It would be up the the compiler to decide whether to use processor extensions or not. The idea I have would only suggest to the compiler that SIMD extensions should be used if they are supported. If a user's processor does not support SIMD in any way, then the compiler could choose to use four standard float multiplies instead.

The .Net framework uses this type of design as it is. You could port the .Net framework (neglecting the MS specific pieces) to any processor architecture you wanted to. The compiler would just need to know how to crunch the MSIL down into instructions that the platform could understand (x86 etc).

I agree with the memory alignment issue you brought up. This is solveable at the compiler level though, and would be relatively simple with the GC model and the simple structure I suggested.

Also, the performance benefits of using a SIMD architecture increase with the size of your data set so science, graphics, and engineering users stand to benefit.

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Indeed it should stay platform independent, which can be fixed with a processor feature check, but this creates new issues. The check takes extra time, and the code size increases (practially doubles for floating-point code). Both can make the benefits of SIMD go up in smoke.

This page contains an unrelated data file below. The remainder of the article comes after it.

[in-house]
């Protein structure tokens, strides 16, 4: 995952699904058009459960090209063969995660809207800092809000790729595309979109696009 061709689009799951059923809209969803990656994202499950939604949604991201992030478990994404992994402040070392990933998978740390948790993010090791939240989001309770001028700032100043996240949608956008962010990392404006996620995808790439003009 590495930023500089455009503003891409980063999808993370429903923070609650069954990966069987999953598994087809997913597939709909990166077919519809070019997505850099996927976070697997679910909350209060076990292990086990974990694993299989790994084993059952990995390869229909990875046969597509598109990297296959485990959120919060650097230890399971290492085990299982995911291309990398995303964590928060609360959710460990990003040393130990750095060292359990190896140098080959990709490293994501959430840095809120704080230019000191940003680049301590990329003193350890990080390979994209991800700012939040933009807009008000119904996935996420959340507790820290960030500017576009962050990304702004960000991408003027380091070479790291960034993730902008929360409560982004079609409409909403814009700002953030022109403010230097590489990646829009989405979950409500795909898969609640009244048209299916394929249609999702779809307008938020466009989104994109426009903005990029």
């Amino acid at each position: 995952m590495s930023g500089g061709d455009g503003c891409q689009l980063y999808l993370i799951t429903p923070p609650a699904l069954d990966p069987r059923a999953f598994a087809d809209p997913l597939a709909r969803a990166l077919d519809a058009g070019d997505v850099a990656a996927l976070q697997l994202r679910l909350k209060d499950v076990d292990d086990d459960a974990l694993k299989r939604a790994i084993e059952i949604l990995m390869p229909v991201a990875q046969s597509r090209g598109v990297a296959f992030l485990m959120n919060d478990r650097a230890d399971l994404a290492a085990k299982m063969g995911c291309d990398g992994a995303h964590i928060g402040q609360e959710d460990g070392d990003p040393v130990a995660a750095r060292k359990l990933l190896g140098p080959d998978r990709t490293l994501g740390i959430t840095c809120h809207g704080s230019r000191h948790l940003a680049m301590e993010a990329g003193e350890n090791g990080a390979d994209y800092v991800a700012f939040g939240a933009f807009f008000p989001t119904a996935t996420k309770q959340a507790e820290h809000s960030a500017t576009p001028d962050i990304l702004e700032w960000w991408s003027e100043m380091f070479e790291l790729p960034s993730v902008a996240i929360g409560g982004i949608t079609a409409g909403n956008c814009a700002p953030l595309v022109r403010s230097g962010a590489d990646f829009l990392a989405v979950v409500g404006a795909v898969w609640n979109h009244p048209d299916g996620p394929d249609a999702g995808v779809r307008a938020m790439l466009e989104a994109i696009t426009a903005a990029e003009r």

The simple truth is that C# was never intended as a truely best performance language. We have native languages for that, like C++. So unless C# becomes native and looses its platform independence there's really no point in supporting SIMD.

Until that day, if it ever comes, if you want to get the best performance on a specific platform and that last 10% matters to you, use assembly (either pure or inline or intrinsics, whatever works best for you). This is the only way you can ensure you get the optimized code you intended.

About the alignment issue, I don't think it's that simple. Memory can be allocated in one module, and processed with SIMD in another. This can certainly be detected but aligning everything can be a serious waste of memory. The only optimal solution is to let the programmer decide. But then you can just as well assembly...